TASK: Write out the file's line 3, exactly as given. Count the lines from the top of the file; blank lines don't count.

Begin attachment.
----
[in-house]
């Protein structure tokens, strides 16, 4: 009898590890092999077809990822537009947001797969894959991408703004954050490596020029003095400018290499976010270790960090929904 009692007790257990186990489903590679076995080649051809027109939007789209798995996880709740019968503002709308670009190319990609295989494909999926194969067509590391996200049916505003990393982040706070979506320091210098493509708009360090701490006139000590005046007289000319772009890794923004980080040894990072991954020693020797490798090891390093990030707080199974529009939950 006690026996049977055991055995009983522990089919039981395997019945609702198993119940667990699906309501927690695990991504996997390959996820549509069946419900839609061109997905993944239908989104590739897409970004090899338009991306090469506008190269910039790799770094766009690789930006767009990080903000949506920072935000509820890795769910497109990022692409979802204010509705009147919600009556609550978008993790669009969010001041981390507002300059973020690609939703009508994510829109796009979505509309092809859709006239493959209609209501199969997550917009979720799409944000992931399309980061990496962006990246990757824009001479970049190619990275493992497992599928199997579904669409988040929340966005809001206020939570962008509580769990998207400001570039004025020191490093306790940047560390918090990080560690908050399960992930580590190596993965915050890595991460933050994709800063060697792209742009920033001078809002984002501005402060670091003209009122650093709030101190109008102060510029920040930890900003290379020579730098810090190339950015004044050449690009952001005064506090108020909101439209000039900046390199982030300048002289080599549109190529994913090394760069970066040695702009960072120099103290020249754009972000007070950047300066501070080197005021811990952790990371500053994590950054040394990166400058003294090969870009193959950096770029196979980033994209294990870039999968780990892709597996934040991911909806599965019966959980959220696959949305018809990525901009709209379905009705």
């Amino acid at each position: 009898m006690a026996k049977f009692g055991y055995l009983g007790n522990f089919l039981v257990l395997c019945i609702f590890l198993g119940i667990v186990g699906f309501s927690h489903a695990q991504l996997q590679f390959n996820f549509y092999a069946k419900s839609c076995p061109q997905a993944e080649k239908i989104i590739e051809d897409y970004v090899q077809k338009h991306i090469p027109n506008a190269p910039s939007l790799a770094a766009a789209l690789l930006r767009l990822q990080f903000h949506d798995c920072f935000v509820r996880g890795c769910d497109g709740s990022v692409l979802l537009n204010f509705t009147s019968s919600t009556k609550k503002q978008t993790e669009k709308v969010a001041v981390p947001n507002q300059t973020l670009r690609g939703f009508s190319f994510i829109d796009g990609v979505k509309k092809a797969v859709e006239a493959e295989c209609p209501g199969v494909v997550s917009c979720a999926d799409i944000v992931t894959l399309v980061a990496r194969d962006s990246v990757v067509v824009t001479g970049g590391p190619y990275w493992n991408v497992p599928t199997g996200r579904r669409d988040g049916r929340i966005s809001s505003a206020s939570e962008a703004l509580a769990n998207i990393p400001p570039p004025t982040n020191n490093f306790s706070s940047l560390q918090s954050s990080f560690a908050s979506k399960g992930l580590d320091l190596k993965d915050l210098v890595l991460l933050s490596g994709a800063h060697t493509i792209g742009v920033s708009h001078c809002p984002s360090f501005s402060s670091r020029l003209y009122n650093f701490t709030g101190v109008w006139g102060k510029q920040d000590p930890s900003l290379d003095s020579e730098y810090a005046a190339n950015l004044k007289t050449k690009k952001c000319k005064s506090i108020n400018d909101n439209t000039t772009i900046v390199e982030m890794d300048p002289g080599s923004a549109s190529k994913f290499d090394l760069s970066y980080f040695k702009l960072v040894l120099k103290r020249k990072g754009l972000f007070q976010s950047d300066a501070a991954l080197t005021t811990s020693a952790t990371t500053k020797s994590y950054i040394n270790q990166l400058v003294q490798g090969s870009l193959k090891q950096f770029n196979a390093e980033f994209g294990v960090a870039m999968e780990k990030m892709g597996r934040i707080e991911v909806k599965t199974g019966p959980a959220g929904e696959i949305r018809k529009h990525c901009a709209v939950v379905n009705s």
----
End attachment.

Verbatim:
């Amino acid at each position: 009898m006690a026996k049977f009692g055991y055995l009983g007790n522990f089919l039981v257990l395997c019945i609702f590890l198993g119940i667990v186990g699906f309501s927690h489903a695990q991504l996997q590679f390959n996820f549509y092999a069946k419900s839609c076995p061109q997905a993944e080649k239908i989104i590739e051809d897409y970004v090899q077809k338009h991306i090469p027109n506008a190269p910039s939007l790799a770094a766009a789209l690789l930006r767009l990822q990080f903000h949506d798995c920072f935000v509820r996880g890795c769910d497109g709740s990022v692409l979802l537009n204010f509705t009147s019968s919600t009556k609550k503002q978008t993790e669009k709308v969010a001041v981390p947001n507002q300059t973020l670009r690609g939703f009508s190319f994510i829109d796009g990609v979505k509309k092809a797969v859709e006239a493959e295989c209609p209501g199969v494909v997550s917009c979720a999926d799409i944000v992931t894959l399309v980061a990496r194969d962006s990246v990757v067509v824009t001479g970049g590391p190619y990275w493992n991408v497992p599928t199997g996200r579904r669409d988040g049916r929340i966005s809001s505003a206020s939570e962008a703004l509580a769990n998207i990393p400001p570039p004025t982040n020191n490093f306790s706070s940047l560390q918090s954050s990080f560690a908050s979506k399960g992930l580590d320091l190596k993965d915050l210098v890595l991460l933050s490596g994709a800063h060697t493509i792209g742009v920033s708009h001078c809002p984002s360090f501005s402060s670091r020029l003209y009122n650093f701490t709030g101190v109008w006139g102060k510029q920040d000590p930890s900003l290379d003095s020579e730098y810090a005046a190339n950015l004044k007289t050449k690009k952001c000319k005064s506090i108020n400018d909101n439209t000039t772009i900046v390199e982030m890794d300048p002289g080599s923004a549109s190529k994913f290499d090394l760069s970066y980080f040695k702009l960072v040894l120099k103290r020249k990072g754009l972000f007070q976010s950047d300066a501070a991954l080197t005021t811990s020693a952790t990371t500053k020797s994590y950054i040394n270790q990166l400058v003294q490798g090969s870009l193959k090891q950096f770029n196979a390093e980033f994209g294990v960090a870039m999968e780990k990030m892709g597996r934040i707080e991911v909806k599965t199974g019966p959980a959220g929904e696959i949305r018809k529009h990525c901009a709209v939950v379905n009705s």